El Al’s process of modernization, which started in 2017, will reach a significant target by the end of October. With the retirement of the last of its fleet of Boeing 747 aircraft, the Israeli flag carrier looks to its new 787-series aircraft, of which 12 have already been delivered. The iconic reputation of the 747, and its special place in the history of El Al and Israel, makes one wonder what will happen to the fleet when the final aircraft is retired. Simple Flying has looked into the matter.
Modernizing El Al
In the process of modernization, El Al announced the phasing out of its Boeing 747 and 767 fleet at the end of 2016. The carrier had decided to move on the sleeker, and more fuel-efficient 787 Dreamliner, placing an order of 16 aircraft. The first of these newer aircraft was delivered to El Al in August of 2017, receiving its 12th 787 in September 2019.
The decision to move away from the 747 after such long service brought an era to an end for El Al. It took delivery of its first two 747-200 aircraft in 1971, with the Boeing series aircraft servicing a large percentage of long-haul flights for the Israeli carrier. This October signals the end of almost half a century of operations.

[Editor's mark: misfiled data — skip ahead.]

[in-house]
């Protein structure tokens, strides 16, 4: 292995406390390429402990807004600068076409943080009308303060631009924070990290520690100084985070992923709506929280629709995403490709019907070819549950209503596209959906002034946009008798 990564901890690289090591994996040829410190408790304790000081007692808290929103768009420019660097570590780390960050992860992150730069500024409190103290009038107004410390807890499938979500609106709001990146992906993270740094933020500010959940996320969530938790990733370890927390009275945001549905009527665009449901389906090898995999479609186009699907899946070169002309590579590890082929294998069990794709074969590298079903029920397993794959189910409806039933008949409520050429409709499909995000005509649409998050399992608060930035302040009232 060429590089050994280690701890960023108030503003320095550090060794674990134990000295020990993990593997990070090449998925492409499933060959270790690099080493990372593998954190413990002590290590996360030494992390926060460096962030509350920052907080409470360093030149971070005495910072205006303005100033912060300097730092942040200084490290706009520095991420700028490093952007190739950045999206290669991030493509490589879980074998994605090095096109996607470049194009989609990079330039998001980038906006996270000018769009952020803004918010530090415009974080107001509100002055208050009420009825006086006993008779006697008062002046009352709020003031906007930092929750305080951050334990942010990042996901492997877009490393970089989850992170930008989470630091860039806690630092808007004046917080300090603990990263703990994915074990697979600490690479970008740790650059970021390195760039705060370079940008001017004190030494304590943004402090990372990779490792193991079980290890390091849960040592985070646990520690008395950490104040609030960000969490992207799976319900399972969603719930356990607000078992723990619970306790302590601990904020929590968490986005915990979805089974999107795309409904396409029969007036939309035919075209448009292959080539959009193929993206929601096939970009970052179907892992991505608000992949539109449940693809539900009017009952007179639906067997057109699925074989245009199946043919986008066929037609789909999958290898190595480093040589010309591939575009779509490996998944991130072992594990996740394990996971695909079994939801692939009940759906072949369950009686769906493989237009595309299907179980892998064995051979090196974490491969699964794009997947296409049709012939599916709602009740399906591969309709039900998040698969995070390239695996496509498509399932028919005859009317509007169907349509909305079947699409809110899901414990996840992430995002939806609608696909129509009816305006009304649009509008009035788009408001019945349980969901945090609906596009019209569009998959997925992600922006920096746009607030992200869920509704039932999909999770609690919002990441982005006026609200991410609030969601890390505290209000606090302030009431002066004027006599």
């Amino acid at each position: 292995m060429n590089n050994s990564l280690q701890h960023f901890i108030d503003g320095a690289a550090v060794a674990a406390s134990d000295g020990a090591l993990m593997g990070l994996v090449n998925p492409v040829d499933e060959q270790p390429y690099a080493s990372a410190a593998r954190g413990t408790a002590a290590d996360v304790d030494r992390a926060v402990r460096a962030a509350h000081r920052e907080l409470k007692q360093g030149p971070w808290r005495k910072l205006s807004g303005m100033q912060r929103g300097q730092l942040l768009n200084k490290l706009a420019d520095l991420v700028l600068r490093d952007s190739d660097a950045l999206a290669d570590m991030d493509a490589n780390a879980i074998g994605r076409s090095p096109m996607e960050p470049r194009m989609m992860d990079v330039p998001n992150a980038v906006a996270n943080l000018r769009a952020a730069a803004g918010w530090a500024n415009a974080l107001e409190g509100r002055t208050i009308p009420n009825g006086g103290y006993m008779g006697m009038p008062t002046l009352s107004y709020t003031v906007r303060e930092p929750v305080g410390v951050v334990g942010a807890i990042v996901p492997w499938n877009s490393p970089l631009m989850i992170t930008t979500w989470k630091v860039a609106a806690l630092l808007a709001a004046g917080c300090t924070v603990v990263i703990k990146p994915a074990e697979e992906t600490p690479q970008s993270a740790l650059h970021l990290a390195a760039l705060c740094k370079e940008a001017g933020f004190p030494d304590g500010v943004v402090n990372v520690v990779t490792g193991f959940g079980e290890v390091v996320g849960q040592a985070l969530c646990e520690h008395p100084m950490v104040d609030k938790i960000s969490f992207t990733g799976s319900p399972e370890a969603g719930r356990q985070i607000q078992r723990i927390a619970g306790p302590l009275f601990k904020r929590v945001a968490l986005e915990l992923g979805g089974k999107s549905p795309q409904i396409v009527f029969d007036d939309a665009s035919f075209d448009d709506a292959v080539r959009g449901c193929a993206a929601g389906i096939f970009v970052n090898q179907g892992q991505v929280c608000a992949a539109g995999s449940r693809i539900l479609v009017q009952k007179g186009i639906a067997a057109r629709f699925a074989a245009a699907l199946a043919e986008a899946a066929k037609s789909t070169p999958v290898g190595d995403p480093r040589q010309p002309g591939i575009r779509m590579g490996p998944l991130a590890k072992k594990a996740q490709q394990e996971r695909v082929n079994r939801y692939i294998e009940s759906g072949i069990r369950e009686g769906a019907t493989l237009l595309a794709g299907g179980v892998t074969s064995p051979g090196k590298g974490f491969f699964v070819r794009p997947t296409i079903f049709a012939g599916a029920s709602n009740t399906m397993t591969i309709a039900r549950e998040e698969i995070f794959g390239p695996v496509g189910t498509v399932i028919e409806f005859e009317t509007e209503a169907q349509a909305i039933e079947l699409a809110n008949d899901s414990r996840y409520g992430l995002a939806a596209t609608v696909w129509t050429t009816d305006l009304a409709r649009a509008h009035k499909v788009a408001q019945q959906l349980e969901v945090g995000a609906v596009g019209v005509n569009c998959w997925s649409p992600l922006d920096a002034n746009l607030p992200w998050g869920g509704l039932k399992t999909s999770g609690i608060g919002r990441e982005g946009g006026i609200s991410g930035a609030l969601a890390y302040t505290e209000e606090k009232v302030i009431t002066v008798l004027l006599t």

The 747 will always be synonymous with Operation Solomon in the Jewish community when more than 14,000 Jewish refugees were evacuated from Ethiopia. On one flight, over 1,000 refugees were flown out on an El Al 747 aircraft.
What has happened to retired El Al 747 aircraft?
Since 2017, the last remaining active 747 aircraft have been retired, bar one. The first retired since the announcement of El Al’s modernization in 2016 was 4X-ELH, having been broken up in 2018. Further aircraft retired in this period includes:
- 4X-ELE – Stored in December 2017, and scrapped in June 2019.
- 4X-ELB – Stored in July 2019, still remaining in storage.
- 4X-ELF – Stored in June 2019, still remaining in storage.
- 4X-ELD – Stored in September 2019, still remaining in storage.
- 4X-ELA – Retired in September 2019.
The last remaining active aircraft in the fleet, 4X-ELC will see retirement by the end of October 2019, having serviced routes between Tel Aviv, and Barcelona and Bangkok. The aircraft has flown under the name of Beer Sheva since its arrival in 1995.
What will happen to the stored 747 aircraft?
At this moment in time, the future of these magnificent aircraft may lie in freight work as cargo planes. Alternatively, they could be moved on to another airline or dismantled and scrapped. Some of El Al’s older 747s have been used by the military for exercises, such as 4X-AXA (currently used for drills involving hijacked aircraft).
The popularity of the 747 in cargo flying means that Boeing still produces the aircraft, yet the retirement by El Al of cargo 747s indicates that scrapping most likely awaits.